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Laboratory for Atmospheric and Space Physics

ACR Ionic Charge States

September 24, 2012

SAMPEX’s high inclination, low altitude polar orbit was designed to determine the ionic charge composition of Anomalous Cosmic Rays (ACR). It was found that ACRs (N, O, and Ne) below ~ 350 MeV are predominantly singly ionized, thus confirming the hypothesis of interstellar neutrals being the source of ACRs. At higher energies, however, multiply charged ions (Q >= 2) dominate, i.e. the ionic charge composition varies with energy. This is demonstrated in Fig.1

showing the abundance of singly ionized ions for N, O, and Ne as a function of energy/nucleon. It is found that the total energy, E50%, above which multiply charged ions dominate, is about the same (~350 MeV) for N, O, and Ne, independent of the mass of the element. Because multiply charged ACR ions are generated by charge exchange processes in the outer heliosphere, this finding has interesting implications for the acceleration process and the search for other minor ions of possibly ACR origin that were recently discovered with experiments onboard WIND and the Voyager spacecraft:

(1) The fact that singly charged ions dominate at energies below ~ 350 MeV shows that the acceleration to these energies is faster than the charge exchange losses and can be estimated to be of the order of ~ 3 years. The only process that seems to be compatible with this time scale is acceleration at the termination shock of the heliosphere at low latitudes.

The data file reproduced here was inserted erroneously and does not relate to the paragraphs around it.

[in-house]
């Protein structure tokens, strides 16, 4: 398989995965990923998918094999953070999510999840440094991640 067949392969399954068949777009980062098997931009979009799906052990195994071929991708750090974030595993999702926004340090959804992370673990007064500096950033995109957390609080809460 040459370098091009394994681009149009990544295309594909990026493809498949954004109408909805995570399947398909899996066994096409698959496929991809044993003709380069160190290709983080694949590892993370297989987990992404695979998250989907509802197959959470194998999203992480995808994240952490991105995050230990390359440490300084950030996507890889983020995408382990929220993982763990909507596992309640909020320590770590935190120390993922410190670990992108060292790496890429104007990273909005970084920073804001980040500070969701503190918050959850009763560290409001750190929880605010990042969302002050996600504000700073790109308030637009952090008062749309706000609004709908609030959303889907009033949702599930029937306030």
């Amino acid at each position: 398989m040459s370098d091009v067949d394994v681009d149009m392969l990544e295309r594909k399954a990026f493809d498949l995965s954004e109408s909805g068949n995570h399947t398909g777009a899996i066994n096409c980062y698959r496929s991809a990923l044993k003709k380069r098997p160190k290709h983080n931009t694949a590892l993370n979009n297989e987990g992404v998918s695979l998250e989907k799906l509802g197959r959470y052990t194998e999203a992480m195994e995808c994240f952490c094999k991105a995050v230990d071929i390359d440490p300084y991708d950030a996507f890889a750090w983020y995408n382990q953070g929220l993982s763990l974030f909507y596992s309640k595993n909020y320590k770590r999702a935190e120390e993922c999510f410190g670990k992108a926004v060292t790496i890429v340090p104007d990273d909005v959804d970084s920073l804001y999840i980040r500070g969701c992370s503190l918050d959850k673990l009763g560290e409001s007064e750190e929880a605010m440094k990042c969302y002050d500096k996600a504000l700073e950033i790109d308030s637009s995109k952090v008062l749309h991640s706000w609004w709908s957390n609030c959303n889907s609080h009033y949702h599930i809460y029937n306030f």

(2) This acceleration process also predicts a typical maximum energy for all ions that does not depend on mass but on the ionic charge, i.e. all singly charged ions injected at the termination shock would be accelerated to the same total energy, consistent with the observations.

(3) The measurement can also be used to estimate the energy range, where other singly charged ions, injected into the same acceleration process, could be expected. Figure 2

shows the 50% energy limit for other ions, extrapolating the results from N, O, and Ne to other elements. Figure 2 shows that singly ionized ions with larger mass (e.g. Mg, Si, S, Ar, Fe) would be expected at considerably lower velocities (lower energy/nucleon) than N, O, and Ne. This could possibly explain why ACR Ar + was not observed in the SAMPEX energy range (E >10 MeV/nuc). It would also be consistent with the recently discovered low energy flux increases of other minor ions with much larger mass than O (e.g. Mg, Si, S), if these ions would be singly charged.

Contributed by Berndt Klecker (Max-Planck-Institut fuer Extr. Physik) and Dick Mewaldt (Caltech)

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